The Parcel

Anosh Irani

The Parcel

Madhu - born a boy, but a eunuch by choice - has spent most of her life in a close-knit clan of transgender sex workers in the notorious red-light district of Bombay. Madhu identifies herself as a "hijra" - a person belonging to the third sex, man nor woman. Now, at 40, she has moved away from prostitution and is forced to beg to support the charismatic head of the hijra clan. One day Madhu receives a call from Padma Madam, the most feared brothel owner in the district: a "parcel" has arrived - a young girl from the provinces, betrayed and trafficked by her aunt - and Madhu must prepare it for its fate. Despite Madhu's reluctance, she is forced to take the job. As Madhu's emotions spiral out of control, her past comes back to haunt her. This is a dark, devastating but ultimately redemptive novel that promises to be one of the most talked-about publications of the year. (From Alfred A. Knopf Canada)

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I go by many names, none of my own choosing.

I am called Ali, Aravani, Nau Number, Sixer, Mamu, Gandu, Napunsak, Kinnar, Kojja - the list goes on and one like a politician's promise. There is a term for me in almost every Indian language. I am reviled and revered, deemed to have been blessed, and cursed, with sacred powers. Parents think of me as a kidnapper, shopkeepers as a lucky charm, and married couples as a fertility expert. To passengers in taxis, I am but a nuisance. I am shooed away like a crow.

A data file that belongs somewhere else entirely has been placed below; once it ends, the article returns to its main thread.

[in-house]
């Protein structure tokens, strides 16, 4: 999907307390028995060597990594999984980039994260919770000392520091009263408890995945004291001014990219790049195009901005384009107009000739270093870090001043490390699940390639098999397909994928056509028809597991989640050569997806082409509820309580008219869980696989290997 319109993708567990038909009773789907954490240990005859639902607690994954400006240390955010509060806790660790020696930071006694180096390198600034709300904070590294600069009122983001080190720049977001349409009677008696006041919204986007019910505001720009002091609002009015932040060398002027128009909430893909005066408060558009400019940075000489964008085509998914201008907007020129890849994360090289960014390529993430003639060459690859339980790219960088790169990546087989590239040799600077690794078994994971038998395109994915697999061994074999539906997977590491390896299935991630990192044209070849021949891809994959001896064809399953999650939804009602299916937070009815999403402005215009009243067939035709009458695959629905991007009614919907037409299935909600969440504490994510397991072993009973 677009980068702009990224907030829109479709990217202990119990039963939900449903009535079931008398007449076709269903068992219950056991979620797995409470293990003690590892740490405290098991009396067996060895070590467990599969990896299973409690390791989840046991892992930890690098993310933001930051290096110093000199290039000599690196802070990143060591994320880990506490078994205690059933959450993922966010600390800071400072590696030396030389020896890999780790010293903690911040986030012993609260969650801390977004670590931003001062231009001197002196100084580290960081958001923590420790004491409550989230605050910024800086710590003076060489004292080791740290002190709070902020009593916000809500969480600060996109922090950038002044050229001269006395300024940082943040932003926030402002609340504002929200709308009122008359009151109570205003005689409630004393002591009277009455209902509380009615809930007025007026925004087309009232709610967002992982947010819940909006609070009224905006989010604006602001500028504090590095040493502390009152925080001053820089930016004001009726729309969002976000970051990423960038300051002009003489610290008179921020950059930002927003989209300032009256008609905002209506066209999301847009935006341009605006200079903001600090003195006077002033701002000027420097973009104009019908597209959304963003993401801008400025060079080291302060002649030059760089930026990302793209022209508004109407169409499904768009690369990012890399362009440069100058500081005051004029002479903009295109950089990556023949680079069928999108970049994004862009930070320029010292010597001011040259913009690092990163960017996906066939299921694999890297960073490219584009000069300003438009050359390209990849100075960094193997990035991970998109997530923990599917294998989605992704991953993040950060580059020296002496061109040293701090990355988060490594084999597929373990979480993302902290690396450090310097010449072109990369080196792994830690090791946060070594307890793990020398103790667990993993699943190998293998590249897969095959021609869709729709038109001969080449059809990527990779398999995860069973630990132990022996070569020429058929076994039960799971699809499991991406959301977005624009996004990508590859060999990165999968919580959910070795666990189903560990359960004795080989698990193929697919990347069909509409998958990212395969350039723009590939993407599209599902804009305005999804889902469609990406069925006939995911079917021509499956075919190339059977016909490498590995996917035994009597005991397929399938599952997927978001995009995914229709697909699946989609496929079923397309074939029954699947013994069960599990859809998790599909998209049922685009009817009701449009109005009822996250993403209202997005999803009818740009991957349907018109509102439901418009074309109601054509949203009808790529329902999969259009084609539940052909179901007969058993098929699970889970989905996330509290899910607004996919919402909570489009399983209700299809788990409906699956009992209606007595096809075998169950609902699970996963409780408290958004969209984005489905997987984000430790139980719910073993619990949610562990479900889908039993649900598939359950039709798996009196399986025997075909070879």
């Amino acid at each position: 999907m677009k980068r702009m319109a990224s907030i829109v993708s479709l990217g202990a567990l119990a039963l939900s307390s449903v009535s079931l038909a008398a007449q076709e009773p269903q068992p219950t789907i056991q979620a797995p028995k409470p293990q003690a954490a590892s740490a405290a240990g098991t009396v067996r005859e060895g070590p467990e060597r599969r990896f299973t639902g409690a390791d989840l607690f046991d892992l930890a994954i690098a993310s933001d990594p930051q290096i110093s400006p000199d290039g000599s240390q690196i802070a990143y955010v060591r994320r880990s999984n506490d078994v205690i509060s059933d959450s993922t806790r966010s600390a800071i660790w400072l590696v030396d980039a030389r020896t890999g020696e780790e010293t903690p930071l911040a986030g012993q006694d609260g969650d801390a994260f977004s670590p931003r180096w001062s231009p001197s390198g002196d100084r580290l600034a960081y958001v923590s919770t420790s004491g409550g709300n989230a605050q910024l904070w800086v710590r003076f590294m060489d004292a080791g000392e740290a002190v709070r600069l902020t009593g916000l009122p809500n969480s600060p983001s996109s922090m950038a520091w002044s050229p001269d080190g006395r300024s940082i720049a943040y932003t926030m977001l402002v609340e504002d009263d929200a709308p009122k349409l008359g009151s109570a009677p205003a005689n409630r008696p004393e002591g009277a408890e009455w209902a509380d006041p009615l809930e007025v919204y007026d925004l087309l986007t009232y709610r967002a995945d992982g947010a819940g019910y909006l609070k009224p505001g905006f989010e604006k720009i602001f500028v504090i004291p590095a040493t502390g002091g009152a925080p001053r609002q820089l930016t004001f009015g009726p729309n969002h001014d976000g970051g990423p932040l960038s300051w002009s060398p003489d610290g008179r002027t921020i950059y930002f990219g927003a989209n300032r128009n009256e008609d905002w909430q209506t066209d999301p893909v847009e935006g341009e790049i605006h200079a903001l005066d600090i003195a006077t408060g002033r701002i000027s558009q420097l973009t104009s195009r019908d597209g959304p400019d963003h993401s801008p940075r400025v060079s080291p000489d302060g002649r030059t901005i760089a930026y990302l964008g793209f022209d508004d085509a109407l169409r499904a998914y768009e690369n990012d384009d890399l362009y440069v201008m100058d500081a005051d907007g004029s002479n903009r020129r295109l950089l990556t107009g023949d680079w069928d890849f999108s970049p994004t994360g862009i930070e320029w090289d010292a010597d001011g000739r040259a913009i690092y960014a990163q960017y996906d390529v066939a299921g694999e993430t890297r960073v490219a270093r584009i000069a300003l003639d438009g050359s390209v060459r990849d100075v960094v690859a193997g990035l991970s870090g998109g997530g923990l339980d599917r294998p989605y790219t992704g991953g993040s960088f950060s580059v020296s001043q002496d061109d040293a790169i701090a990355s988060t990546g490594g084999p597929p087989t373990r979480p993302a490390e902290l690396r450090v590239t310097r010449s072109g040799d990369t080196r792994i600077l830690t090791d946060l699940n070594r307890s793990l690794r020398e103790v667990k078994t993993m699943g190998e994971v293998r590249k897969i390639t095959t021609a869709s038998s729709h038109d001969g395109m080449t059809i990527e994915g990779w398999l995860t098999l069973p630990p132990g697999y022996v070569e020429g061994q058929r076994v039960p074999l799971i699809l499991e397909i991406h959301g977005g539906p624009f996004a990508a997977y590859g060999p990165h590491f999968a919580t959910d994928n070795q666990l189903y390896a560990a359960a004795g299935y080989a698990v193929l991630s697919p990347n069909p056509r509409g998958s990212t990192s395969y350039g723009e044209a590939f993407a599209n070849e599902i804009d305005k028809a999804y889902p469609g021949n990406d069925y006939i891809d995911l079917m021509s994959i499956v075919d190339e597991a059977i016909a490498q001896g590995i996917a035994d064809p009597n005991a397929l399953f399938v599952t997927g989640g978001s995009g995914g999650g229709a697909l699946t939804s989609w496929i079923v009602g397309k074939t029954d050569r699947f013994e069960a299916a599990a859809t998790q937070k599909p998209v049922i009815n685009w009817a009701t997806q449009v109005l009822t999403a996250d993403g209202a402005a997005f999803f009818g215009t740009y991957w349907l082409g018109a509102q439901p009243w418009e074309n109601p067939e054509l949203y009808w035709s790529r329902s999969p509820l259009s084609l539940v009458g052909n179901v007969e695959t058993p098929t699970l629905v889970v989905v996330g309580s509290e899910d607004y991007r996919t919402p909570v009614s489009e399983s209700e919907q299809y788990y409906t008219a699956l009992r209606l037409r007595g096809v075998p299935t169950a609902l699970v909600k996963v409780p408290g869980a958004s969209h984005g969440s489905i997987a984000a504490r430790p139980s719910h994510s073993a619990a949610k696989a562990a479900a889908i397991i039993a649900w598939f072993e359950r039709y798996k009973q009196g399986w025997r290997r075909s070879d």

Everyone has their version of what I am. Or what they want me to be.

My least favourite is what they call my kind in Tamil: Thirunangai.

"Mister Woman."

Oddly, the only ones to get it right were my parents. They named their boy Madhu. A name so gloriously unisex, I slipped in and out of its skin until I was fourteen. But then, in one fine stroke, that thing between my legs was relieved of its duties. With the very knife that I hold in my hand right now, I became a eunuch.

Perhaps my parents had smelled the strangeness in the air when I was born, the stench of the pain and humiliation to follow. At the least, they must have felt a deep stirring in the marrow of their bones to prepare them for the fact that their child was different.

Neither here nor there, neither desert nor forest, neither earth nor sky, neither man nor woman.

From The Parcel by Anosh Irani ©2016. Published by Alfred A. Knopf Canada.